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Diversion Supporters Ignore Sensible, Cheaper Alternatives

Diversion Supporters Ignore Sensible, Cheaper Alternatives - Letter to the Editor

Diversion Supporters Ignore Sensible, Cheaper Alternatives
by author: E. John Carlson
Originally Published Fargo Forum
Resubmitted to FMDam.org

I attended the U.S. Army Corps of Engineers Draft Feasibility EIS public meeting for the proposed Red River F-M diversion plan at the Kindred High School on May 24. I witnessed the charade that was thrust upon the residents of Oxbow, Bakke Subdivision, Hickson, Christine, Comstock, etc., that what we thought even mattered.

Good comments and proposals for alternative considerations were met with casual disregard, and it was readily apparent that nothing else was going to be considered because it would frustrate corps timelines for proposing their bizarre plan to Congress.

I heard John Hertsgaard of Richland County make an eloquent description of an alternative 400,000-to-500,000-acre-feet-of-water storage plan north of Fargo, being proposed in the farm bill by Rep. Collin Peterson of Minnesota, that appears to preclude the necessity to inundate our upstream communities with the corps-proposed water-staging plan. This sound proposal was granted no consideration.

The corps has repeatedly demonstrated a bureaucratic inability to manage relatively simple flood-control projects such as the Baldhill Dam at Valley City, N.D., and now the Garrison Dam north of Bismarck, which has resulted in the corps creating flooding for both of these communities. The press has given little mention of these facts. These examples do not instill any confidence in me or anyone else that the corps can even begin to manage a much more complex plan that is being proposed here.

The corps maps, charts and graphs all look great on paper and PowerPoint presentations, but these don’t work well when under 6 feet of water. Further, the corps and Fargo, et al insist on a 500-year flood-control plan. Does anyone realize that if they were to succeed in this, no one else in the Red River Valley would survive?

The Grand Forks plan started out as a diversion plan in 1997 but ended up primarily a floodwall- protected greenway that created 250-year protection at a much lower cost. Does anyone realize that we have a greater probability of having an earthquake in Fargo than a 500-year flood event? Two hundred fifty years is not good enough?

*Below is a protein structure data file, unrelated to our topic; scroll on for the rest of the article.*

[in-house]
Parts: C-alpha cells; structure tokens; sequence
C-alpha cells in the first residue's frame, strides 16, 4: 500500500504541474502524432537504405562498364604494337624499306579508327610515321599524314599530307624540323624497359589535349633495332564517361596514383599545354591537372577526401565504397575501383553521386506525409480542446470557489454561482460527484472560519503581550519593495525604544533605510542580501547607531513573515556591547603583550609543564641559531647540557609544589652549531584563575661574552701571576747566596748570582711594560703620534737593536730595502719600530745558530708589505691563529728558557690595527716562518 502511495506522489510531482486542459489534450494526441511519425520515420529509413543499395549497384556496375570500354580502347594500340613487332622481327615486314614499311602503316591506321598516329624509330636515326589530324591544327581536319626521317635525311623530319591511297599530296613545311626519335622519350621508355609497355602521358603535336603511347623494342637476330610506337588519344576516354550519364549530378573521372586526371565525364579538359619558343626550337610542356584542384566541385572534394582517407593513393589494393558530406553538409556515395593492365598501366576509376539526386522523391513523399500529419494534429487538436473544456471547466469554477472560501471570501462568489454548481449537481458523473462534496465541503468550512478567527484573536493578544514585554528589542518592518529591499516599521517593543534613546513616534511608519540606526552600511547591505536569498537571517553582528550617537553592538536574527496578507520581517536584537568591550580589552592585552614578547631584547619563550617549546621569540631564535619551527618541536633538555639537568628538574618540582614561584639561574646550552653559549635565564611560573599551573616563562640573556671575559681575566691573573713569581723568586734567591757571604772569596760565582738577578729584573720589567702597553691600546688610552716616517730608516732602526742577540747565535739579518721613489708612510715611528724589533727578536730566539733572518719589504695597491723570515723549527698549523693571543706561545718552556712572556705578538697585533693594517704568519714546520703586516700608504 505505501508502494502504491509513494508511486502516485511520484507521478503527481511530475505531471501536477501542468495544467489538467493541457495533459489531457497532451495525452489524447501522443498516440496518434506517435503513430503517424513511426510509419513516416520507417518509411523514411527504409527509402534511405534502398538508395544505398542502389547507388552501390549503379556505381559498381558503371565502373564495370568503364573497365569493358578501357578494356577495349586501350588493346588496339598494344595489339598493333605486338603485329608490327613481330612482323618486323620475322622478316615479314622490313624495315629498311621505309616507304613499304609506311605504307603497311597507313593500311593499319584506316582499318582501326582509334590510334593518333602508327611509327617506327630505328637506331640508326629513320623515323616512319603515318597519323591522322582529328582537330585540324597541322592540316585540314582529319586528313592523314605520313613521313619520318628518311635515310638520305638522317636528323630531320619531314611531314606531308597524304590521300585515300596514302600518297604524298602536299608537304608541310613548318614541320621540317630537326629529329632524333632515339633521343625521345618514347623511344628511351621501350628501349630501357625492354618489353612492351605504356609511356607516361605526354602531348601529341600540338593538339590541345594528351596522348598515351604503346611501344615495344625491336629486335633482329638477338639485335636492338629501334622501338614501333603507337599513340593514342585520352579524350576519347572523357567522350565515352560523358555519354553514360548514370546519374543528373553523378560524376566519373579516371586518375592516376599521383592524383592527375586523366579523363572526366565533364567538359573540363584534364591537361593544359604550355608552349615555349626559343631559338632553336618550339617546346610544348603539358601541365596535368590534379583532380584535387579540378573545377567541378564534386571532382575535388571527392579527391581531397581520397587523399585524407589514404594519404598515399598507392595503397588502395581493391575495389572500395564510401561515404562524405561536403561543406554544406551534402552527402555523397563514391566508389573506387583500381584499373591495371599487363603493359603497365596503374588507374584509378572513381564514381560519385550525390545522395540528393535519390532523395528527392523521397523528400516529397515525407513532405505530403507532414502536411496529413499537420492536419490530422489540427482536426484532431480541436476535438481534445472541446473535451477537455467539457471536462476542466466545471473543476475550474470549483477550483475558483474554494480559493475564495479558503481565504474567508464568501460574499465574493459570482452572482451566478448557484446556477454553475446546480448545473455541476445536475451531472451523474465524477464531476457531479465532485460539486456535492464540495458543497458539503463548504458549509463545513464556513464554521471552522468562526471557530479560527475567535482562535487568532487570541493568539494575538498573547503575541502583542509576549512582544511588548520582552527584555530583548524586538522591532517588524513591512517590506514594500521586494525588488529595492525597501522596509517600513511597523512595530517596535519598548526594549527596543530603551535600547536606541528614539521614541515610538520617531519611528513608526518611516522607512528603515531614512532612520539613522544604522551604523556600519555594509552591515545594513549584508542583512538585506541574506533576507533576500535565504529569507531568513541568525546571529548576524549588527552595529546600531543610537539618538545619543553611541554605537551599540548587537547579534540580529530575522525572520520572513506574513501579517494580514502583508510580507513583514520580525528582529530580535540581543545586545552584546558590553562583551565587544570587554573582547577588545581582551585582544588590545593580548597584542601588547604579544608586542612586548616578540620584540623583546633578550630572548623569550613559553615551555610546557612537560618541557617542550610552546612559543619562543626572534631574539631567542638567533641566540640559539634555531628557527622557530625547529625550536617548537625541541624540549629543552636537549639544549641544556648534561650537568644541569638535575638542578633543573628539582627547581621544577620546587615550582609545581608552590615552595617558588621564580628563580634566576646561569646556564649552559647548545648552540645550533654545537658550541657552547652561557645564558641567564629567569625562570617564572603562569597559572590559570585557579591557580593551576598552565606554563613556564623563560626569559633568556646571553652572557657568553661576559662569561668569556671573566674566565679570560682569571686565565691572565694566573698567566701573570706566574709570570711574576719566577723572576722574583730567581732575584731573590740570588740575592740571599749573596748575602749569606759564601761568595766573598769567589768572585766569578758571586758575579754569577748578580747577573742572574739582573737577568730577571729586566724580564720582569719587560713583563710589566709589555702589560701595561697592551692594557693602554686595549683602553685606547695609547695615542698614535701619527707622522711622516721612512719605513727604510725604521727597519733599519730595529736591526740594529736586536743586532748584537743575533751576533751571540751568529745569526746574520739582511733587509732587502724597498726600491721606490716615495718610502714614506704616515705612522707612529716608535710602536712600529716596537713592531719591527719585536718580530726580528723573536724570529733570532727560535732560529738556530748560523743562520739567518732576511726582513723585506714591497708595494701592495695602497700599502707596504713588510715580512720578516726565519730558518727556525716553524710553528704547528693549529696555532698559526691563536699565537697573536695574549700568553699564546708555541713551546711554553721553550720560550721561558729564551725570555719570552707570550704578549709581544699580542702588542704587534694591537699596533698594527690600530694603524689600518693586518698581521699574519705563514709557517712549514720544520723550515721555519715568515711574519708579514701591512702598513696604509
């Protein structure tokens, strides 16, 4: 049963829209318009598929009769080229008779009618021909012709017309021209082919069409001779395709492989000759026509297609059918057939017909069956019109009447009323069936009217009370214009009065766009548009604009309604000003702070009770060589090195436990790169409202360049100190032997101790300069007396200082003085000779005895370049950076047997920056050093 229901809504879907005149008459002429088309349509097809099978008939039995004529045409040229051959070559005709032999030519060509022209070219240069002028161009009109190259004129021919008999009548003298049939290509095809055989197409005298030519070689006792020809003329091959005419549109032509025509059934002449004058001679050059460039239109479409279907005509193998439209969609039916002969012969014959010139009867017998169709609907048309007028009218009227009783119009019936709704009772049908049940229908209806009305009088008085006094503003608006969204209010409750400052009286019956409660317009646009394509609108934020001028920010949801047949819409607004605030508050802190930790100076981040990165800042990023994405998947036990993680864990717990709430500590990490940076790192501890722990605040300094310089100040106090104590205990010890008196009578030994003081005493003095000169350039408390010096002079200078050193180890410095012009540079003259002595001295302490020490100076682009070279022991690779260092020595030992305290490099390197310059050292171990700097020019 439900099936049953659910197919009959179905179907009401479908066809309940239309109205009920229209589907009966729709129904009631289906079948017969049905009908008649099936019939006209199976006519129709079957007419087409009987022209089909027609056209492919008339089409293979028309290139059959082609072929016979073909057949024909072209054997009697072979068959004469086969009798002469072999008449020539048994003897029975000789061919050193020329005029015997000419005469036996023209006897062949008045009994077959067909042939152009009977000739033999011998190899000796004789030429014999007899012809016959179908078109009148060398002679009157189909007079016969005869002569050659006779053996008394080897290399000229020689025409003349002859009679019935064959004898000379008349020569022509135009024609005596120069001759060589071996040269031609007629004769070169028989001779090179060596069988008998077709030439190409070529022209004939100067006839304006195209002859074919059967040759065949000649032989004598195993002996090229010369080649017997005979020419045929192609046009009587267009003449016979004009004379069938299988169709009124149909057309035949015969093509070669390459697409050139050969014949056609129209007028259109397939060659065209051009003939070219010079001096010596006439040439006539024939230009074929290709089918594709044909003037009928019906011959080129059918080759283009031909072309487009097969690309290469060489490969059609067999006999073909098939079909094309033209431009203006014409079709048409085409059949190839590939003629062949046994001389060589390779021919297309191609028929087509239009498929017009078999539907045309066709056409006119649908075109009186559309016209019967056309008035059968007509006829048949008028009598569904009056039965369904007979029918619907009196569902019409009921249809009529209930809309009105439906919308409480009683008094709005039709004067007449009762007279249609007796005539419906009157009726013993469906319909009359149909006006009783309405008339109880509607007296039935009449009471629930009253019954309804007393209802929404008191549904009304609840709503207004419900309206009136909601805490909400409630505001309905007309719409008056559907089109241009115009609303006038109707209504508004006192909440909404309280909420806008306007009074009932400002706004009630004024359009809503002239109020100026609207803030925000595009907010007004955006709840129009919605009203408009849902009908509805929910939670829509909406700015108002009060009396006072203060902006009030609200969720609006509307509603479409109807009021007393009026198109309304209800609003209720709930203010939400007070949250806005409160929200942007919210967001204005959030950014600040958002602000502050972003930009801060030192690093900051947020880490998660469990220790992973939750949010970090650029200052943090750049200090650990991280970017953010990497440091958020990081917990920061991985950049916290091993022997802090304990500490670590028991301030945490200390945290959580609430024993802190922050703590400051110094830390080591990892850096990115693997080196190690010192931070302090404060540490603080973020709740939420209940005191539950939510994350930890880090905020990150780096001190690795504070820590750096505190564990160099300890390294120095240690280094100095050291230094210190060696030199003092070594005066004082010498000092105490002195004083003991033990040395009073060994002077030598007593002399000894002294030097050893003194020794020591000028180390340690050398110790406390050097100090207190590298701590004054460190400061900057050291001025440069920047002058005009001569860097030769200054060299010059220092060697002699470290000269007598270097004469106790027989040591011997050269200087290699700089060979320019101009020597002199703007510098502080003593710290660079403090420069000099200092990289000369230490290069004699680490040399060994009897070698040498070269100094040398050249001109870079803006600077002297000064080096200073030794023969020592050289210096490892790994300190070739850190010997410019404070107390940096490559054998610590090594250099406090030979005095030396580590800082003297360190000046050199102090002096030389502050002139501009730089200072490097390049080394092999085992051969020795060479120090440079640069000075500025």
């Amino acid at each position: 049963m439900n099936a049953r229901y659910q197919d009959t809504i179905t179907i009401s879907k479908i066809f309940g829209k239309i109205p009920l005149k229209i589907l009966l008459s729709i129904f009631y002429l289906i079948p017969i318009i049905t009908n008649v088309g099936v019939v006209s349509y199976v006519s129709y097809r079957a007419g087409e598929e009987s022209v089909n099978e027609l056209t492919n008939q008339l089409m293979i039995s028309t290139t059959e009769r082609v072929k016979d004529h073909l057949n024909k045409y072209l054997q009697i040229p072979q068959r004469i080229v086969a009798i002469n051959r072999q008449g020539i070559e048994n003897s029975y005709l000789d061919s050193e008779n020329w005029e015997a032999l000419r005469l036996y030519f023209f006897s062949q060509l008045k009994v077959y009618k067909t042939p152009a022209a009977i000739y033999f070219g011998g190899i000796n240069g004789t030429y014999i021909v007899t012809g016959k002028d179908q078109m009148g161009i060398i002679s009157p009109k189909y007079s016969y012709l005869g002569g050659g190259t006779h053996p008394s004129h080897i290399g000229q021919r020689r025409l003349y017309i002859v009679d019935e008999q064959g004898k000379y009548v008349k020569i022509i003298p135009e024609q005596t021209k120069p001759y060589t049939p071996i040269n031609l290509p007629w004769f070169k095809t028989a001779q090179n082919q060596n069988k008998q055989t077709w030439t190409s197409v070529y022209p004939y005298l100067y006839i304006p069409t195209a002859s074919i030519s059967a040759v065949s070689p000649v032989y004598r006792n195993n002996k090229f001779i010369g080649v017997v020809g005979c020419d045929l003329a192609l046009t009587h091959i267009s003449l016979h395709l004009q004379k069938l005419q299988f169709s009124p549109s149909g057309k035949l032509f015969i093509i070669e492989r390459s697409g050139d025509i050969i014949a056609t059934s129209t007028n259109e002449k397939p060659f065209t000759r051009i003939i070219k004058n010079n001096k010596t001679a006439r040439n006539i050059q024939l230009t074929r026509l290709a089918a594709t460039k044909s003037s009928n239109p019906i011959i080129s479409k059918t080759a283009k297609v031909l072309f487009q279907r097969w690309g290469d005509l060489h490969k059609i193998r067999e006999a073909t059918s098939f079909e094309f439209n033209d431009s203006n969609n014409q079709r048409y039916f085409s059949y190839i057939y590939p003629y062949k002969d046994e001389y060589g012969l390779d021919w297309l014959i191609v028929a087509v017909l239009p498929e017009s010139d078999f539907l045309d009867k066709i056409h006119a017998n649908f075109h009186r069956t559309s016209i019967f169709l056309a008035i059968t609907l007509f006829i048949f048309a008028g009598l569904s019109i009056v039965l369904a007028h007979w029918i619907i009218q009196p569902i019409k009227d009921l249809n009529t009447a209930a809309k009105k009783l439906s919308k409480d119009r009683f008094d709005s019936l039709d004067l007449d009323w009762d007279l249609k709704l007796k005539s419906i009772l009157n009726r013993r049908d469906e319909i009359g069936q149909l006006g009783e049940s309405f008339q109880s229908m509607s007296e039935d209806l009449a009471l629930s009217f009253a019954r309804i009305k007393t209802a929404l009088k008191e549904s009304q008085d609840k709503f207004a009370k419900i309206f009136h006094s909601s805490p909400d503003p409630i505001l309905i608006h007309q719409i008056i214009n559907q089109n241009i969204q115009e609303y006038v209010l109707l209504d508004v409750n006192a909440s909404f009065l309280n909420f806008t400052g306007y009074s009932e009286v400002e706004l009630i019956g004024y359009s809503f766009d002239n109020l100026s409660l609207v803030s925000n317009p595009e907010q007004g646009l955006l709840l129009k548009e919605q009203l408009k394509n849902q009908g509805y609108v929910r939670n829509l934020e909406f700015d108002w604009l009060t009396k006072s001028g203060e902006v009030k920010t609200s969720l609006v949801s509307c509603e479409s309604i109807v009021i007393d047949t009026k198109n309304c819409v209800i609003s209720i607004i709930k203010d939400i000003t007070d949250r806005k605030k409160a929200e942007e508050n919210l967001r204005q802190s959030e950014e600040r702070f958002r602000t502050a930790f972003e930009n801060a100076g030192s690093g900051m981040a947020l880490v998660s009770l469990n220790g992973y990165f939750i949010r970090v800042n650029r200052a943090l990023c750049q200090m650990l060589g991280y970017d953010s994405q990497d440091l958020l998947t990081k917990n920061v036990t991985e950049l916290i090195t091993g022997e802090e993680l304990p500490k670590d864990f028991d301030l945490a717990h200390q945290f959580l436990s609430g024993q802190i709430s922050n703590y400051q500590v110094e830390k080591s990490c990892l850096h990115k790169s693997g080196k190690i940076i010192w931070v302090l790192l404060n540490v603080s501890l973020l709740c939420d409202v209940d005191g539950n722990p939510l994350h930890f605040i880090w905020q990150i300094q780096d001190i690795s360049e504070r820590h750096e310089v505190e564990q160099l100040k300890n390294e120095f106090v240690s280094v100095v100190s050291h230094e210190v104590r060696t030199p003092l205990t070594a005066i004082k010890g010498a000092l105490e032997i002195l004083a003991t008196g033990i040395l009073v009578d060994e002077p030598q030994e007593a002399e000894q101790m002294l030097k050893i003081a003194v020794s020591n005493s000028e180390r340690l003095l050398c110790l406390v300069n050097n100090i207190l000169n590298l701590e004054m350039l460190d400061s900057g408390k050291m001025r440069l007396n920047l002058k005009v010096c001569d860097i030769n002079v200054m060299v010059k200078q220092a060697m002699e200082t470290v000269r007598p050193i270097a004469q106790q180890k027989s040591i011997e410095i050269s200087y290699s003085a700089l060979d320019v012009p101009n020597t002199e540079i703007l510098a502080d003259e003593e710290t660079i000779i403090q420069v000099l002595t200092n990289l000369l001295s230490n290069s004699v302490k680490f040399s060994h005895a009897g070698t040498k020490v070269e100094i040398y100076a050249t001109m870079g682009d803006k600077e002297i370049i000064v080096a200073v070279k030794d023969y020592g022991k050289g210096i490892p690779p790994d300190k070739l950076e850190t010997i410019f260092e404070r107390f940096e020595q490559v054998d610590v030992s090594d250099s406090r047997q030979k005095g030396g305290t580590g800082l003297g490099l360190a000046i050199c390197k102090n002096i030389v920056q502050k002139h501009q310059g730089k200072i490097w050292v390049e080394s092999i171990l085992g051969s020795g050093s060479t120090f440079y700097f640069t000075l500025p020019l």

What about cost? The recent half-cent sales tax that was hoodwinked through an election last fall will produce only $200 million in revenue. The current corps plan was unveiled after the election, and strong evidence suggests the corps knew of this water-storage plan before the election but did not reveal it because of the negative impact it would have had. The proposed diversion is at a current estimate of $1.73 billion and keeps rising because costs keep creeping in due to omission and errors, and it is readily apparent that this thing is going to cost upward of $3 billion to

$4 billion before it is done. We’re talking about things like raising 30 miles of Interstate 29, railroad tracks, Highway 75, etc. Who is going to pay for all of this?

Fargo and the corps intend to forge ahead with this plan whether the funding is readily available or not, and it will force untenable special assessments or whatever upon affected (benefited!?) residents who do not understand this yet.

Fargo needs flood protection. I grew up there and make my livelihood there, as do many others, and we all know the obvious value of Fargo as an economic hub, etc. As Fargo long awaits this corps project, it will be forced to continue building and raising dikes and buying out floodway homes. I maintain the long wait will force the city to solve its own problem with its own created protection and accept something lower than a 500-year protection level – which is good enough.

I would ask all concerned to encourage Fargo officials to accept less than 500-year flood control to prevent unacceptable costs to residents and save our communities south of Fargo.

E. John Carlson, June 1, 2011

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